i think you need to talk to the broker, asking him what his fee arrangement is when showing you a fsbo boat. better to know up front then have him hit YOU with the 10% commission during the sale. he may have already talked to the fsbo owner before showing his boat and got him to agree on paying his fee...
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Old 19-10-2012, 20:08   #6
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Re: Protocol for working with buyer broker

and, if he suggests that YOU will be paying his fee on an fsbo boat, go see it yourself. if you decide you like it, you can get a surveyor for $500 to $1000, a lot less than the brokers commission...
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Old 19-10-2012, 21:00   #7
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Thanks for the replies. To clarify, I found all the boats, including the FSBOs. The broker has arranged showings for the brokerage boats and offered his insight on subtle points, like which manufacturers tend to be better and what kinds of issues to look for. His advice has been valuable so I will not just leave him hanging. However, I don't want to pay him more than would be fair. I've never purchased a boat so I don't know how the process goes and would be looking to him to make it smooth.

I can certainly speak with him about his expectations but want to have some idea what is common practice before doing so. Please keep the replies and suggestions coming. This is good feedback.
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Old 19-10-2012, 21:40   #8
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Re: Protocol for working with buyer broker

keep one thing in mind; when a broker spends time with you he is WORKING, for which he expects to get paid. he gets paid when you buy the boat. so his ultimate goal is to get you to buy the boat. and to that end he may (and most likely will) not point out faults with the boat unless they're of a minor nature. even if you love it, get it surveyed. it's the cheapest $500 you will spend as a boat owner.

ask the broker for the name of a surveyor. he will give you one or more names. put them on your 'do not call' list and get someone else. too many surveyors depend on repeat business from brokers so their is at least the hint of a conflict of interest. i paid my last surveyor to come from across the state to survey my boat. the broker was not happy, but that's too damn bad.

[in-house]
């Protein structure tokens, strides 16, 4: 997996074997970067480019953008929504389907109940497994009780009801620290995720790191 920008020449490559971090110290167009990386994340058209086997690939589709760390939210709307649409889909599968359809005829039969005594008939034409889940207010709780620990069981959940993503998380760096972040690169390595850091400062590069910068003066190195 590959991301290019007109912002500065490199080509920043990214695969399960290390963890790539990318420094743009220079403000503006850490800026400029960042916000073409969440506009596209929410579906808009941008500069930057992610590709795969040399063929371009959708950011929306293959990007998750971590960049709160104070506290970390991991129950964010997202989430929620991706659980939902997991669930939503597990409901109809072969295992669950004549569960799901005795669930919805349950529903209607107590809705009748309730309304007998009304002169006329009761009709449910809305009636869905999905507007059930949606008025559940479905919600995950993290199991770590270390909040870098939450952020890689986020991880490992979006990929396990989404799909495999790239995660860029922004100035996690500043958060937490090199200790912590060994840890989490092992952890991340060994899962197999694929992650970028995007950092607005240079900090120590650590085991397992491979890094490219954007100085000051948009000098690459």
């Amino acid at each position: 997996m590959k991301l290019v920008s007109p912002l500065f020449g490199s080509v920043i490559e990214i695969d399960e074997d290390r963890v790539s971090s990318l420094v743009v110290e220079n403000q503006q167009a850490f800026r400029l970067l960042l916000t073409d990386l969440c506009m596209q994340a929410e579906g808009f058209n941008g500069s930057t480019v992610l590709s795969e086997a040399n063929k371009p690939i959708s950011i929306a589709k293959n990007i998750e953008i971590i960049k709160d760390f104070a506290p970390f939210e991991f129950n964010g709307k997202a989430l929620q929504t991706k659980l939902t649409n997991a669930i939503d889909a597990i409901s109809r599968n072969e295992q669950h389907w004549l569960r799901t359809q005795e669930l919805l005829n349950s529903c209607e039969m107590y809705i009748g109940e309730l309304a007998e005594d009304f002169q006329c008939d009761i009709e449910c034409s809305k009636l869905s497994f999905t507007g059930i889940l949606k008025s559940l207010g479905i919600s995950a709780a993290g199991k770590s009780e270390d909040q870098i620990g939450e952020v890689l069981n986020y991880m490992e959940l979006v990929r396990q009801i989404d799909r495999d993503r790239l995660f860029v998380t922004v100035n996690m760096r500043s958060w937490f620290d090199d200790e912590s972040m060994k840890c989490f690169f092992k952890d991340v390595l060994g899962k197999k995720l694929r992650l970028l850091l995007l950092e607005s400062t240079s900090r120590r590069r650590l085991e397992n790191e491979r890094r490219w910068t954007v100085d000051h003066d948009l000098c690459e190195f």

i don't want to turn you off on buying a boat. just keep in mind that, at the end of the sale, you will be left with the boat. it had better be a good one.
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Old 19-10-2012, 21:53   #9
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Thanks, onestep. I will absolutely have any boat surveyed prior to buying and I'll insist on a sea trial as well. I'm not relying on the broker's judgment of the boat's condition. He's offering pointers on things like how to check for rot near chain plates, pluses and minuses of different layouts, etc. he actually showed me one boat that was a mess just so I could see what NOT to buy. He's been honest and straightforward so far but I will not take his word for boat or engine condition. He has even told me to get a survey. Good advice about not using his surveyor, though. I'll seek recommendations here on the forum.
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Old 19-10-2012, 22:07   #10
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Re: Protocol for working with buyer broker

I would echo S/V Illusion and onestepcsy’s experienced advice.
First time buyers often place too much emphasis on one resource (or broker)
Time to get unbiased advice via an independent surveyor, whom you should interview in detail about their knowledge base and experience.
  • · Hire chosen surveyor to do a preliminary inspection and privately decide what is that maximum you are willing to pay,
  • · Then negotiate with Owner a price subject to detail survey and sea trial
  • · If Owner is unwilling to handle the refundable deposit escrow and transfer details, you can bring your broker friend into that part for a fixed fee that would be split between Buyer and Seller.
  • · If your broker gets proactive in negotiating a much better price, then a gift or bonus is in order
  • · This way you maintain control and broaden your knowledge base.